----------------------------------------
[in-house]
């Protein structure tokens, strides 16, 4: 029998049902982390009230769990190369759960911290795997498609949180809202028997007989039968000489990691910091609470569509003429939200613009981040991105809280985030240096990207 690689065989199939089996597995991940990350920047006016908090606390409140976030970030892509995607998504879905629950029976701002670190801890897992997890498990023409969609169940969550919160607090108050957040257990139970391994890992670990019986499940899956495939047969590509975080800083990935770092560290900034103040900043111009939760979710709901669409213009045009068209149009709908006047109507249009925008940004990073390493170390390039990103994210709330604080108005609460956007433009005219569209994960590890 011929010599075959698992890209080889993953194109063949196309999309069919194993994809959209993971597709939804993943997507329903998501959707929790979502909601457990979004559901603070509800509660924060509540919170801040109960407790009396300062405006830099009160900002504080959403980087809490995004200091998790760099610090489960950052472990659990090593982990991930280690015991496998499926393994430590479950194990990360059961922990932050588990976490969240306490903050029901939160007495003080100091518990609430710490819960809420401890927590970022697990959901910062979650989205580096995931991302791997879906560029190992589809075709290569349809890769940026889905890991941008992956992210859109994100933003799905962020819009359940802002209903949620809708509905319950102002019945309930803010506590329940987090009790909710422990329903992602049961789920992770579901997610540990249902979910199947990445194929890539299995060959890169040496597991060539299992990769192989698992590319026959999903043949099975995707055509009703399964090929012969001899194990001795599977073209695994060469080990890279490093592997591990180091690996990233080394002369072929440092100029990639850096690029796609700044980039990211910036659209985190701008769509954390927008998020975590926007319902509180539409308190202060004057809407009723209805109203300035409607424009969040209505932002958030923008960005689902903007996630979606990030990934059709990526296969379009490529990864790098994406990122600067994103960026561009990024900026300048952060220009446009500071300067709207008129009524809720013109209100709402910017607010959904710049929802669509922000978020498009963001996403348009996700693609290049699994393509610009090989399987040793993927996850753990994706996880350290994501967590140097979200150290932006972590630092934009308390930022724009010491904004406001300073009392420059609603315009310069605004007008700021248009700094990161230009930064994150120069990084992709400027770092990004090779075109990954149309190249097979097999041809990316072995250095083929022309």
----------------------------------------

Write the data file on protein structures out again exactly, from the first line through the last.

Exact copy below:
[in-house]
């Protein structure tokens, strides 16, 4: 029998049902982390009230769990190369759960911290795997498609949180809202028997007989039968000489990691910091609470569509003429939200613009981040991105809280985030240096990207 690689065989199939089996597995991940990350920047006016908090606390409140976030970030892509995607998504879905629950029976701002670190801890897992997890498990023409969609169940969550919160607090108050957040257990139970391994890992670990019986499940899956495939047969590509975080800083990935770092560290900034103040900043111009939760979710709901669409213009045009068209149009709908006047109507249009925008940004990073390493170390390039990103994210709330604080108005609460956007433009005219569209994960590890 011929010599075959698992890209080889993953194109063949196309999309069919194993994809959209993971597709939804993943997507329903998501959707929790979502909601457990979004559901603070509800509660924060509540919170801040109960407790009396300062405006830099009160900002504080959403980087809490995004200091998790760099610090489960950052472990659990090593982990991930280690015991496998499926393994430590479950194990990360059961922990932050588990976490969240306490903050029901939160007495003080100091518990609430710490819960809420401890927590970022697990959901910062979650989205580096995931991302791997879906560029190992589809075709290569349809890769940026889905890991941008992956992210859109994100933003799905962020819009359940802002209903949620809708509905319950102002019945309930803010506590329940987090009790909710422990329903992602049961789920992770579901997610540990249902979910199947990445194929890539299995060959890169040496597991060539299992990769192989698992590319026959999903043949099975995707055509009703399964090929012969001899194990001795599977073209695994060469080990890279490093592997591990180091690996990233080394002369072929440092100029990639850096690029796609700044980039990211910036659209985190701008769509954390927008998020975590926007319902509180539409308190202060004057809407009723209805109203300035409607424009969040209505932002958030923008960005689902903007996630979606990030990934059709990526296969379009490529990864790098994406990122600067994103960026561009990024900026300048952060220009446009500071300067709207008129009524809720013109209100709402910017607010959904710049929802669509922000978020498009963001996403348009996700693609290049699994393509610009090989399987040793993927996850753990994706996880350290994501967590140097979200150290932006972590630092934009308390930022724009010491904004406001300073009392420059609603315009310069605004007008700021248009700094990161230009930064994150120069990084992709400027770092990004090779075109990954149309190249097979097999041809990316072995250095083929022309």